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Publication numberUS3518551 A
Publication typeGrant
Publication dateJun 30, 1970
Filing dateFeb 8, 1968
Priority dateFeb 16, 1967
Also published asDE1616084A1, DE1616084B2, DE1616084C3
Publication numberUS 3518551 A, US 3518551A, US-A-3518551, US3518551 A, US3518551A
InventorsBohdan Carniol, Rudolf Styblo
Original AssigneeTesla Np
Export CitationBiBTeX, EndNote, RefMan
External Links: USPTO, USPTO Assignment, Espacenet
Circuit arrangement for measuring the damping of an oscillation
US 3518551 A
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Description  (OCR text may contain errors)

June 30, 1970 c o ETAL 3,518,551

CIRCUIT ARRANGEMENT FOR MEASURING THE DAMPING OF AN OSCILLATION Filed Feb. 8, 1968 3 Sheets-Sheet 1 sw/rcH RES/.5 roe NON-LINEAR STAB/L/Z/NG ELEMENT LIMIT/N6 DIODE PULSE ,v RATO as a a l j i PEAK VALUE ljoere'cron MEAN 5 I VALUE 1 DETECTOR! L.

y SCOMPARATOR Fly-l (PRIOR ART) INVENTORC Bo/zdan Caz-2110i By Bur/I06 Sfjb/U WNW June 39, 1970 B, CARNIOL EI'AL CIRCUIT ARRANGEMENT FOR MEASURING THE DAMPING OF AN OSCILLATION 3 Sheets-Sheet 2 Filed Feb. 8, 1968 W (0k (@(QGKOU INVENTORS. Bo/zaan C'az'nz'o Ruolafif' Siy'b/a &6 M/ W United States Patent "ice 3,518,551 CIRCUIT ARRANGEMENT FOR MEASURING THE DAMPING OF AN OSCILLATION Bohdan Carniol and Rudolf Styblo, Prague, Czechoslovakia, assignors to Tesla narodni podmk, Prague, Czechoslovakia Filed Feb. 8, 1968, Ser. No. 704,161 Claims priority, application Czechoslovakia, Feb. 16, 1967, 1,132/ 67 Int. Cl. G08b 13/26 US. Cl. 328 Claims ABSTRACT OF THE DISCLOSURE In a circuit for measuring the damping of an oscillation, a limiting diode connected to a source of free oscillations limits the peak of such oscillations to a determined magnitude. A non-linear stabilizing Zener diode connected to the limiting diode provides a cutoff voltage having the determined magnitude for blocking the limiting diode to limit the peak of the free oscillations to such magnitude. A mean value detector connected to the source of oscillations provides a voltage proportional to the mean value of the envelope of the oscillations. A resistive voltage divider connected to the Zener diode provides a voltage proportional to the peak value of the oscillations. A comparator connected to the mean value detector and to the resistive voltage divider compares the magnitudes of the voltages provided thereby.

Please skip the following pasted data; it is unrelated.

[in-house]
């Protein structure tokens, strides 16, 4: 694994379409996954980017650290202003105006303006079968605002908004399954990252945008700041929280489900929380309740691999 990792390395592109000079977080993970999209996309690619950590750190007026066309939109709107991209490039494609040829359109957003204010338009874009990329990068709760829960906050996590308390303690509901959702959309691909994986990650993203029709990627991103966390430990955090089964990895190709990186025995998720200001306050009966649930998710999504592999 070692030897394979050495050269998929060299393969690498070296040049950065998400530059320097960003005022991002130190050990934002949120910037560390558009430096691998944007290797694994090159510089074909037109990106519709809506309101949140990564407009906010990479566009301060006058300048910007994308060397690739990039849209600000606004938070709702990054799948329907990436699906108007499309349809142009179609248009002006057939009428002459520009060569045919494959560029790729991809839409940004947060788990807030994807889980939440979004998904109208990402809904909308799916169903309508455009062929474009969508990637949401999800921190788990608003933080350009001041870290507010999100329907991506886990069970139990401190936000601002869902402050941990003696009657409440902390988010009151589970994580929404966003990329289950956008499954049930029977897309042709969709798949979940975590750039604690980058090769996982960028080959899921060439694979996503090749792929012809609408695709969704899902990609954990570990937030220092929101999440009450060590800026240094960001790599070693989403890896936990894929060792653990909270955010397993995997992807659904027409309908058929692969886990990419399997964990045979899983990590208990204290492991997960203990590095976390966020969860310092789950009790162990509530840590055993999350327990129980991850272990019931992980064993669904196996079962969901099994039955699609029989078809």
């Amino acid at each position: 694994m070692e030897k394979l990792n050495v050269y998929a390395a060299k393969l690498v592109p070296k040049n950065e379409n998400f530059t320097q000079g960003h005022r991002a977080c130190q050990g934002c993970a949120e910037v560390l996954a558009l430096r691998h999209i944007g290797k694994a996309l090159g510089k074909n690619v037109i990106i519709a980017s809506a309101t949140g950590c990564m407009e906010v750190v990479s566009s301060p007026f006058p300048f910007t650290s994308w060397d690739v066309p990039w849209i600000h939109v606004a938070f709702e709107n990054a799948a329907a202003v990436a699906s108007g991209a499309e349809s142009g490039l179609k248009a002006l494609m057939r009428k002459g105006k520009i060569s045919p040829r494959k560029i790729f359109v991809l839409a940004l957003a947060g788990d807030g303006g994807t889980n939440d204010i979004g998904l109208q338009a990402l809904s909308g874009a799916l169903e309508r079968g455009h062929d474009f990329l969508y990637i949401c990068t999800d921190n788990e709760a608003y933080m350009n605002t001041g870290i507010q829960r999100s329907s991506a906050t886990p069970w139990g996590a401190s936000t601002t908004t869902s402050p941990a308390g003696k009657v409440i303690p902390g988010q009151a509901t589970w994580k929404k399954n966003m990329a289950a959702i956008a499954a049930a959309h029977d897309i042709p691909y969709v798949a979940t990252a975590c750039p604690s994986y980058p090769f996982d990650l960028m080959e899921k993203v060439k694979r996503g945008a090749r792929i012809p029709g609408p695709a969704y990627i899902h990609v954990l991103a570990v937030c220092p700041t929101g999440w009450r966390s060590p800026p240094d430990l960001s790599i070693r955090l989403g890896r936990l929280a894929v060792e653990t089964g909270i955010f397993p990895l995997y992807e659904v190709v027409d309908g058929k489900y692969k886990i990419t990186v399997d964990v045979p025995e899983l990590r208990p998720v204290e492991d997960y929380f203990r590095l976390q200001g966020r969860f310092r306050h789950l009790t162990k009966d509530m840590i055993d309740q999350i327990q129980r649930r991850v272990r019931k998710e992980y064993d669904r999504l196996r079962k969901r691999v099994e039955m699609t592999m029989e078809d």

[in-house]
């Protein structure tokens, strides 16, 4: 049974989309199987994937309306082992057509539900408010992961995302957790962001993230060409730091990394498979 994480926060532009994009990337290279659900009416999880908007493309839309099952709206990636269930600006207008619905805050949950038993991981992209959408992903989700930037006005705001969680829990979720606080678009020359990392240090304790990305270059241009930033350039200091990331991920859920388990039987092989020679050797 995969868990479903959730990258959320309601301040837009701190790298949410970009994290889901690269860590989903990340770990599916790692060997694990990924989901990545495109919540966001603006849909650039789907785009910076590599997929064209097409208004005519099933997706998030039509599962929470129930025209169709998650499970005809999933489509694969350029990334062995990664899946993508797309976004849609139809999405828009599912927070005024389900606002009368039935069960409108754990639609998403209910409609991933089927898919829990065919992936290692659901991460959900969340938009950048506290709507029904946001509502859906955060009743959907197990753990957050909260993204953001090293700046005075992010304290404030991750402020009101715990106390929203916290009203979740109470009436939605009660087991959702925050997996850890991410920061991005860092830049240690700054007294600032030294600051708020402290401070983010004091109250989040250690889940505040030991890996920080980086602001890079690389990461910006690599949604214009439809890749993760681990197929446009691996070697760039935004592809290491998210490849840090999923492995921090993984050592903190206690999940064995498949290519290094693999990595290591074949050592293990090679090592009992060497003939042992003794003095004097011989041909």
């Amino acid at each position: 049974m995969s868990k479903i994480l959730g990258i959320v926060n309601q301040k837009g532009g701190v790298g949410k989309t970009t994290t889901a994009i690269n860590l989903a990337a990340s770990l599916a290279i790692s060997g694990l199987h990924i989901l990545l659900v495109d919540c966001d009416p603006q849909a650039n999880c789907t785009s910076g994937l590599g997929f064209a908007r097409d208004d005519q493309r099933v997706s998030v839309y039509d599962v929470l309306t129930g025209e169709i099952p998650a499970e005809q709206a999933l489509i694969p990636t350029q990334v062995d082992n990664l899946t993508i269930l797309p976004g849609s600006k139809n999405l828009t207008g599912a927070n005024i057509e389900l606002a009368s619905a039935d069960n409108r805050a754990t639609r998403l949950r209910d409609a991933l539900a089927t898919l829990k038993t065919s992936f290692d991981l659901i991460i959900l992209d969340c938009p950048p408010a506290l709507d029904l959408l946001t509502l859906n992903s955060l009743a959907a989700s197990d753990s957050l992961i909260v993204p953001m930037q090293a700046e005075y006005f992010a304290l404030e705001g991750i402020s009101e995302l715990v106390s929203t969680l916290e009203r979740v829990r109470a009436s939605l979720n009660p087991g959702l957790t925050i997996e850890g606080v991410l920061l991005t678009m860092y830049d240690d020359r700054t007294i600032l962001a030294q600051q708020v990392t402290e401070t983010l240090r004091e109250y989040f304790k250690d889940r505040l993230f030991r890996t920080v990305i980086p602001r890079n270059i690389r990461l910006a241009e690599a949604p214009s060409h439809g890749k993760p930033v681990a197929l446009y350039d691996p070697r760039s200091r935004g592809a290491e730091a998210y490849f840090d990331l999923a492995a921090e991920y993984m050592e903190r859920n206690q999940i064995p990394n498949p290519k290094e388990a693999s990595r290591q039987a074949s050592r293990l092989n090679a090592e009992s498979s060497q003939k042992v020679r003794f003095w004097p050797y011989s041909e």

BACKGROUND OF THE INVENTION Field of the invention The present invention relates to a circuit arrangement for measuring the damping of an oscillation. More particularly, the invention relates to a circuit arrangement for measuring the damping of an oscillation produced by an oscillator or for measuring the parameters of an object coupled to the oscillator, which object influences the damping of the oscillation. The circuit arrangement of the present invention determines the mean magnitude or value of the envelope of the free damped oscillation produced by the oscillator.

The oscillator may comprise any suitable circuit or apparatus for producing a free damped oscillation. A suitable oscillator may thus comprise, for example, a tuned LC or inductance capacitance circuit, a cavity resonator, an electromechanical resonator or a magnetomechanical resonator.

The object coupled to the oscillator, the parameters of which are to be measured, may be an electrical conductor or a dielectric and may be galvanically, inductively or capacitively coupled to a tuned LC circuit. The inductive coupling may be achieved by placing the object in operative proximity with the inductor L of the LC circuit. The capacitive coupling may be achieved by placing the object in the dielectric of the capacitor C of the LC circuit. When the oscillator is an electromechanical or magnetomechanical resonator, the object may be a surrounding solid, liquid or gas which is in electrical contact with the surface of such resonator and therefore influences the damping of oscillations produced by said resonator.

Description of the prior art The damping of an oscillation produced by a tuned circuit may be measured by known circuit arrangements. In a known circuit arrangement, a first detector has a low time constant 0 mm which is selected to be less than the time constant 0 of a tuned LC circuit which pro- Patented June 30, 1970 duces free oscillations. The first detector provides a DC voltage proportional to the mean value V of the envelope of the free oscillations. A second detector has a high time constant G max which is selected to be greater than the time constant of the tuned LC circuit. The second detector provides a DC voltage proportional to the peak value V of the envelope of the free oscillations. The damping of the oscillations produced by the tuned LC circuit is determined by comparing the DC voltages of the first and second detectors. This circuit arrangement permits the measurement of the parameters of an object of the aforedescribed type coupled to the tuned circuit in the aforedescribed manner.